What is the maximum age that the OPC will baptize a non-believing (no confession of faith) child of Christian parents?
The matter would need to be resolved by a local session within the following two parameters. First, the Orthodox Presbyterian Church (OPC) believes, teaches, and strongly encourages all those within her membership to present their infant children for baptism. The situation you describe exists because the OPC does not require this for parents with scruples against infant baptism. In fact, whether parents with such scruples would be allowed to join a particular church is a matter left to the discretion of the local session.
John Murray, writing for a committee of the General Assembly, reported as follows to the thirty-third General Assembly, 1966. Included is the introductory paragraph to provide the context and the conclusion of Mr. Murray, which was approved by the Assembly.
REPORT OF THE COMMITTEE TO CONSIDER THE MATTER PROPOSED TO THE ASSEMBLY BY THE PRESBYTERY OF THE WEST COAST
The Presbytery of the West Coast overtured "the Thirty-second General Assembly to render a decision in the following matter: Does the Constitution of the Orthodox Presbyterian Church permit church sessions to receive into communicant membership those who refuse to present their children for baptism on account of scruples concerning infant baptism?" (Minutes of the Thirty-second General Assembly, p. 7). The Assembly elected "a committee of three to consider the matter proposed to the Assembly by the Presbytery of the West Coast" (ibid., p. 101).
The committee has complied with the directive of the Assembly. Although no request was included in the action of the Assembly that the committee should report to the Thirty-third General Assembly, yet the committee respectfully submits to the Assembly the report that herewith follows.
This member would refrain from making a blanket statement as to the reception into communicant membership of those refusing to have their children baptized. The decision may in some instances be affirmative, in others not. And this just puts the problem where it belongs, back to the session of the local church. This is not sidestepping the issue but placing the responsibility where, according to the genius of Presbyterianism, it belongs. Historically such questions have been left with the local session. It is noteworthy that in J. Aspinwall Hodge's What Is Presbyterian Law? it is asserted again and again that it is the session that must resolve such matters. For instance, on page 143, of the 8th edition we read: "And in 1872 the Assembly asserted 'that the admission of persons to sealing ordinances is confided by the Form of Government really and exclusively to the church Session.'" On page 140 of the same volume Hodge says: "Parents declining to present their children for baptism are not to be refused on account of scruples concerning infant baptism, yet in every such case the Session must judge of the expediency of admitting them."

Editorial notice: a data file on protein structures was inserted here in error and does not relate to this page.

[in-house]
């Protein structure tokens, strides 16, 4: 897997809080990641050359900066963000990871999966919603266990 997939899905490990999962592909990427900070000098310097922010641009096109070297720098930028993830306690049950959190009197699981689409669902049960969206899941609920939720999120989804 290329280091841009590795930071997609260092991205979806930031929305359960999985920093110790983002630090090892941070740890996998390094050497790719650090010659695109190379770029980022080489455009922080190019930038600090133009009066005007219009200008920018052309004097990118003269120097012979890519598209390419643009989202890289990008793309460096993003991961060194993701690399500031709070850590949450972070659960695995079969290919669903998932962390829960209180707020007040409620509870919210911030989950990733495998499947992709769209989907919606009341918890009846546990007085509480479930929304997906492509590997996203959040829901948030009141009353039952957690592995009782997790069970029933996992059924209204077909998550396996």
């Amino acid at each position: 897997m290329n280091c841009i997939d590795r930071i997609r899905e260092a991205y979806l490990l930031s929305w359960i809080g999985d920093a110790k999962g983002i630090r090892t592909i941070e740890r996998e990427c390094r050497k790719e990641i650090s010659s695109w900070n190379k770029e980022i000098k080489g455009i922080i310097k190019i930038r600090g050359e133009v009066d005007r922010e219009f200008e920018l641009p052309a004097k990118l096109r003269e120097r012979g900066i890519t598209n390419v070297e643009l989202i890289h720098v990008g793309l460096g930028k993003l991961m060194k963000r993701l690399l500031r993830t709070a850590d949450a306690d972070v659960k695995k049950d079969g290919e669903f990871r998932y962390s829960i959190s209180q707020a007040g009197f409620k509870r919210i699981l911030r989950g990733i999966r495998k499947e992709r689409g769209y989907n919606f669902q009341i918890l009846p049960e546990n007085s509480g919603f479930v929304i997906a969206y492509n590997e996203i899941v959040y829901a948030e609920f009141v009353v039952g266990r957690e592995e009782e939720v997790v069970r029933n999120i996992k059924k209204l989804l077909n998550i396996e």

I direct your attention to this, because whether parents who refuse to present their children for baptism may join a local OPC is dependent upon the discretion of the session. Therefore, if the session approves parents for membership in the church without presenting their children for baptism, the parents would be received as communicant members, but their children would not be received as non-communicant members. The latter classification is limited to children who have been baptized. Their children would therefore need to be received by baptism at a later time.
I can imagine a couple of different scenarios. First, the parents may come to the conviction that their children should be baptized. They might then approach the session with the request that the children be baptized. If infants, there would be no question. Second, however, if the children were older, then the session would need to address another question, which leads to the second parameter to consider.
A baptized member of an OPC congregation must be approved by the session and give a credible profession of faith prior to admittance to the Lord's Supper. There are no age requirements. The only questions are: Has this person "come to years of discretion" which assure a proper understanding of the sacrament? Does this person give a credible profession of faith? (cf. Directory for Worship, Chapter V). The session must exercise its discretion on this matter.
Therefore, to answer your question is there a maximum age that the OPC will baptize a non-confessing child (don't confuse non-confessing with unbelieving, because they are not synonyms)? The answer is, "yes."
If the session determines that the non-confessing child has come to years of discretion and should therefore make a public profession of faith, then they would most likely require the non-confessing child to meet with the session to determine the credibility of his faith. Upon approval, the child would be baptized, publicly confessing his faith in Christ. Following this, the child would be a communicant member of the church. If the child had not come to years of discretion, then a session may baptize, though they may have other reasons preventing such.
I close in the words of John Murray quoted above in a different context, but equally applicable in this context: "The decision may in some instances be affirmative, in others not. And this just puts the problem where it belongs, back to the session of the local church. This is not sidestepping the issue but placing the responsibility where, according to the genius of Presbyterianism, it belongs," that is, with the session.
Thank you for your question. I pray that I have been of some help to you. You may write if you have further questions.
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